Whiskey reads as cool as a Western and as fundamental as the Bible. Reminiscent of stories by Cormac McCarthy or Annie Proulx, the novel begins in a bar in Electric City, Washington, where Andre is served divorce papers and his brother, Smoker, enlists his help in retrieving Smoker’s missing daughter, Bird, from a religious mountain sect.
The events of Whiskey unfold through sections with biblical titles: The “Exodus” chapters cover the continuation of the opening scene in 1991, as the brothers search for Bird while accompanied by a captured bear. “Lamentations” is the story of Andre, the more reserved and sensitive of the two, and his wife, Claire, who meet in 1983 at the high school where they both teach. Andre remains sober as long as he and Claire are together, but dissolves into drink when their relationship is threatened. “Genesis” follows Andre and Smoker’s alcoholic parents: Peg, a bronze-haired sex-crazed beauty, and Pork, a Native rancher, from 1950 to 1971. Pork “wanted [Peg] as some want to be devoured by their God. It is why she married him and why she divorced him, too.” They both make and break each other.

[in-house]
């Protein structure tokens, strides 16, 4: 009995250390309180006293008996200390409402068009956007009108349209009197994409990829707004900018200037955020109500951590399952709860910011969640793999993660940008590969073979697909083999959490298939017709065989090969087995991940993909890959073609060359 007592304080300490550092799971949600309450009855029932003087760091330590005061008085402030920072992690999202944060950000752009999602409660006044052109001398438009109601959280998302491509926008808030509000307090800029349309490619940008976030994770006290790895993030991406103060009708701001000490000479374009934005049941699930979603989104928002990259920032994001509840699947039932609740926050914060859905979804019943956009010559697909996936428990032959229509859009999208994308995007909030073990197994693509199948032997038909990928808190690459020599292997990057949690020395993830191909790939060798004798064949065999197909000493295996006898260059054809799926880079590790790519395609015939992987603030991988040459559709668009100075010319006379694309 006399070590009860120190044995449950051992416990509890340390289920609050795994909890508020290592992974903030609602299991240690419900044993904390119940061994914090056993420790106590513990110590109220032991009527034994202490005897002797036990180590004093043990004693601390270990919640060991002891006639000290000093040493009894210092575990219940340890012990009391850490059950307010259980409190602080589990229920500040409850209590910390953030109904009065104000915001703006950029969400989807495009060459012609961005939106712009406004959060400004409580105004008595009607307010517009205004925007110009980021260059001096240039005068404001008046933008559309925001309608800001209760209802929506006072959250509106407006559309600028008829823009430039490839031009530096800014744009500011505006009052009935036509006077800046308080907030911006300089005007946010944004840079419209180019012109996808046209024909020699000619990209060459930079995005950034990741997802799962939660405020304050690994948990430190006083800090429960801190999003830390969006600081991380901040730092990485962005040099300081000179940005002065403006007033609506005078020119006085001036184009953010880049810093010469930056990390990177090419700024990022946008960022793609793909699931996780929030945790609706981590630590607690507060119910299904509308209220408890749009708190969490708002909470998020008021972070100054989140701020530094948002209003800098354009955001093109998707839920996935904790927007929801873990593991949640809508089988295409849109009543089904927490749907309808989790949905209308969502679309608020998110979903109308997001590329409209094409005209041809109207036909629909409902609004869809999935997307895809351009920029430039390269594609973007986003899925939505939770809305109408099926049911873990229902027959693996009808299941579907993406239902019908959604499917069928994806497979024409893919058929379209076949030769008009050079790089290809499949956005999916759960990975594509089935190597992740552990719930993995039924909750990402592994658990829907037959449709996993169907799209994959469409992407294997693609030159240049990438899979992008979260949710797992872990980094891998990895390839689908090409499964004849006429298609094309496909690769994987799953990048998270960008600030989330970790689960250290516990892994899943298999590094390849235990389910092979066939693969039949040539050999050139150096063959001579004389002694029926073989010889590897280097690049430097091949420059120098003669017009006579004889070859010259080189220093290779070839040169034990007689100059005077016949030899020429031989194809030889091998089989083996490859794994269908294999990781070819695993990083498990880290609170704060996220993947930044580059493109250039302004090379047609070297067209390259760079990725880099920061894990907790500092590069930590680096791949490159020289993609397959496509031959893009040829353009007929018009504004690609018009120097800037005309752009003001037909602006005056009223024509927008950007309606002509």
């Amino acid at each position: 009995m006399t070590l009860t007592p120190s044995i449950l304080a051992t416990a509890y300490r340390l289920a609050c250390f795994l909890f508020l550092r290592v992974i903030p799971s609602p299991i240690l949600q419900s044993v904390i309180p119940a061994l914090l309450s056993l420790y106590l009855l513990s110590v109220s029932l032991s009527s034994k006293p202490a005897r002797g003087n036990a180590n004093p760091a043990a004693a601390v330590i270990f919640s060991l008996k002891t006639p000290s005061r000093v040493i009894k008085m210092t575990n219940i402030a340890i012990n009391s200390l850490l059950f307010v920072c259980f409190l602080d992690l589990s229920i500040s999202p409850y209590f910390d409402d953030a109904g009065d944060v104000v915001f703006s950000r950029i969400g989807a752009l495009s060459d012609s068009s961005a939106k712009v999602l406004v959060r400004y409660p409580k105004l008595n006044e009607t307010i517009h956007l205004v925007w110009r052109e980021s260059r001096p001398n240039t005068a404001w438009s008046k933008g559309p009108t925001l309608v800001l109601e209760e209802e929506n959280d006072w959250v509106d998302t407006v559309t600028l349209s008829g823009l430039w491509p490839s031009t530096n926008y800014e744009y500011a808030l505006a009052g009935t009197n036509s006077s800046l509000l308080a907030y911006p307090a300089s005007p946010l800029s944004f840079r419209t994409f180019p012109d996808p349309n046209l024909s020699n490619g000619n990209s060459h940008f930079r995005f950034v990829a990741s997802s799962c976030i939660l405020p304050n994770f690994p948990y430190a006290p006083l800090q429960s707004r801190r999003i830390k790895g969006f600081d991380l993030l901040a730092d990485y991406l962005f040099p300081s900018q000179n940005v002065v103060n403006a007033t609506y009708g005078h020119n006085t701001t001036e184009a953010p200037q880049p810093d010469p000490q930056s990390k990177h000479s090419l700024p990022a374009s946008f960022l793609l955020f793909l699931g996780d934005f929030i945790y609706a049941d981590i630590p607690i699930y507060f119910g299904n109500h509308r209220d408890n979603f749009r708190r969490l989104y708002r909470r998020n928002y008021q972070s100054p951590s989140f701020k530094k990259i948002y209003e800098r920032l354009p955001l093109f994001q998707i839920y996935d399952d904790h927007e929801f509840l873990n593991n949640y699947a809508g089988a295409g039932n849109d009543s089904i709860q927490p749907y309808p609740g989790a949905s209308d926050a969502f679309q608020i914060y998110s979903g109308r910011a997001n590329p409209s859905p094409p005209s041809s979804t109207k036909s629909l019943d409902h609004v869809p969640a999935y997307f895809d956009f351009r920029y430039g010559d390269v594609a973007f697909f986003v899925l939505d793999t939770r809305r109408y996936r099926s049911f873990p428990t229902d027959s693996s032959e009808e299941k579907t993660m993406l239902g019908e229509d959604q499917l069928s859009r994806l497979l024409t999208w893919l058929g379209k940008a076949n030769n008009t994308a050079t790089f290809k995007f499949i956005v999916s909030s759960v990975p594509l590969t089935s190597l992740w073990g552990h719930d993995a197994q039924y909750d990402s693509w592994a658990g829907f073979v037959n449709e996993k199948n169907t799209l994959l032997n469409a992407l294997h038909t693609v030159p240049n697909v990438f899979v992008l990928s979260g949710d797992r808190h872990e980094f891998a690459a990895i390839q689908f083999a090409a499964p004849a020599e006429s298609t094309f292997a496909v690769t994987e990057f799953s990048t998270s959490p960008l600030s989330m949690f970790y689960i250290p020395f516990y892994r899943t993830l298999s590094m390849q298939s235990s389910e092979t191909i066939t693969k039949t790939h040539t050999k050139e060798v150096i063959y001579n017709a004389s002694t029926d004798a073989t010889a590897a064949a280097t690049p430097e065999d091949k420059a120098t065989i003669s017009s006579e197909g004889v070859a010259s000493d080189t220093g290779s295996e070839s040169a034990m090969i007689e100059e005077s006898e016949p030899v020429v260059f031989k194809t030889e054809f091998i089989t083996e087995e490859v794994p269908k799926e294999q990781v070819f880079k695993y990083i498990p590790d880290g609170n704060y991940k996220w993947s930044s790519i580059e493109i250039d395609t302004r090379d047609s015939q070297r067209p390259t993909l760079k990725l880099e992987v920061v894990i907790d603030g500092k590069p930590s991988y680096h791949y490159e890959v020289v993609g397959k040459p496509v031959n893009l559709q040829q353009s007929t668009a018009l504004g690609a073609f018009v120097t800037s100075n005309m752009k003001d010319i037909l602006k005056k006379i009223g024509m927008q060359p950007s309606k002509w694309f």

Author Bruce Holbert alternates between these threads, breaking the plot apart instead of building it up. As the characters run from their lives, they speak in clipped dialogue, the sentences sparse, as though there’s no patience for long-windedness or hope. “Animal ain’t ever been as alive as when it is dying,” Smoker tells Claire, and similarly, Andre, Smoker, Peg and Pork are most vividly portrayed when each is at his or her lowest.
What they’re running toward—the stability that eludes them—defines who these characters are. Is death the only resolution? Whiskey punches you in the gut, a blow that lands right at your core.